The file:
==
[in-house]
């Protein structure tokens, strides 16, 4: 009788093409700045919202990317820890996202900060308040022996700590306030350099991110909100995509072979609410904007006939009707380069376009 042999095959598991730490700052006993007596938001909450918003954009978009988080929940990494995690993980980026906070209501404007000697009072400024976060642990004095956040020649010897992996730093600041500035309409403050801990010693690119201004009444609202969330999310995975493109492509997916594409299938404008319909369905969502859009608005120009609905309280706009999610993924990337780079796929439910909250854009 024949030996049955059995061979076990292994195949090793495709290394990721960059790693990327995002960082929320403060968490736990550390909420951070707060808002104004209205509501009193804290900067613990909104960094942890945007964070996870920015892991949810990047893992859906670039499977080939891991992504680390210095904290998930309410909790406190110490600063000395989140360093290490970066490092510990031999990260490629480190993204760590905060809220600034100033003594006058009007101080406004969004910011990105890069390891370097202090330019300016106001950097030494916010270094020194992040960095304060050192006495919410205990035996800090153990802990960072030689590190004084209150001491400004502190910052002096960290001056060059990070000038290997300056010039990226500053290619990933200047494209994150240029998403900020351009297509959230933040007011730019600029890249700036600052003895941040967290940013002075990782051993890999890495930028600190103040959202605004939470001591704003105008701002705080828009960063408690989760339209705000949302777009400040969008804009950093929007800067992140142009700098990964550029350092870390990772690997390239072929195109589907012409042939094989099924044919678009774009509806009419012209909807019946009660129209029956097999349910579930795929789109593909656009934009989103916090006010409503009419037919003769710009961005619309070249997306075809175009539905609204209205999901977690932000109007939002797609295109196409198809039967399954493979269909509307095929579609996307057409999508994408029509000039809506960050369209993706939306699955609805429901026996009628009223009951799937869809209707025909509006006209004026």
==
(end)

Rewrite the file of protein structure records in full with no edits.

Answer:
[in-house]
């Protein structure tokens, strides 16, 4: 009788093409700045919202990317820890996202900060308040022996700590306030350099991110909100995509072979609410904007006939009707380069376009 042999095959598991730490700052006993007596938001909450918003954009978009988080929940990494995690993980980026906070209501404007000697009072400024976060642990004095956040020649010897992996730093600041500035309409403050801990010693690119201004009444609202969330999310995975493109492509997916594409299938404008319909369905969502859009608005120009609905309280706009999610993924990337780079796929439910909250854009 024949030996049955059995061979076990292994195949090793495709290394990721960059790693990327995002960082929320403060968490736990550390909420951070707060808002104004209205509501009193804290900067613990909104960094942890945007964070996870920015892991949810990047893992859906670039499977080939891991992504680390210095904290998930309410909790406190110490600063000395989140360093290490970066490092510990031999990260490629480190993204760590905060809220600034100033003594006058009007101080406004969004910011990105890069390891370097202090330019300016106001950097030494916010270094020194992040960095304060050192006495919410205990035996800090153990802990960072030689590190004084209150001491400004502190910052002096960290001056060059990070000038290997300056010039990226500053290619990933200047494209994150240029998403900020351009297509959230933040007011730019600029890249700036600052003895941040967290940013002075990782051993890999890495930028600190103040959202605004939470001591704003105008701002705080828009960063408690989760339209705000949302777009400040969008804009950093929007800067992140142009700098990964550029350092870390990772690997390239072929195109589907012409042939094989099924044919678009774009509806009419012209909807019946009660129209029956097999349910579930795929789109593909656009934009989103916090006010409503009419037919003769710009961005619309070249997306075809175009539905609204209205999901977690932000109007939002797609295109196409198809039967399954493979269909509307095929579609996307057409999508994408029509000039809506960050369209993706939306699955609805429901026996009628009223009951799937869809209707025909509006006209004026």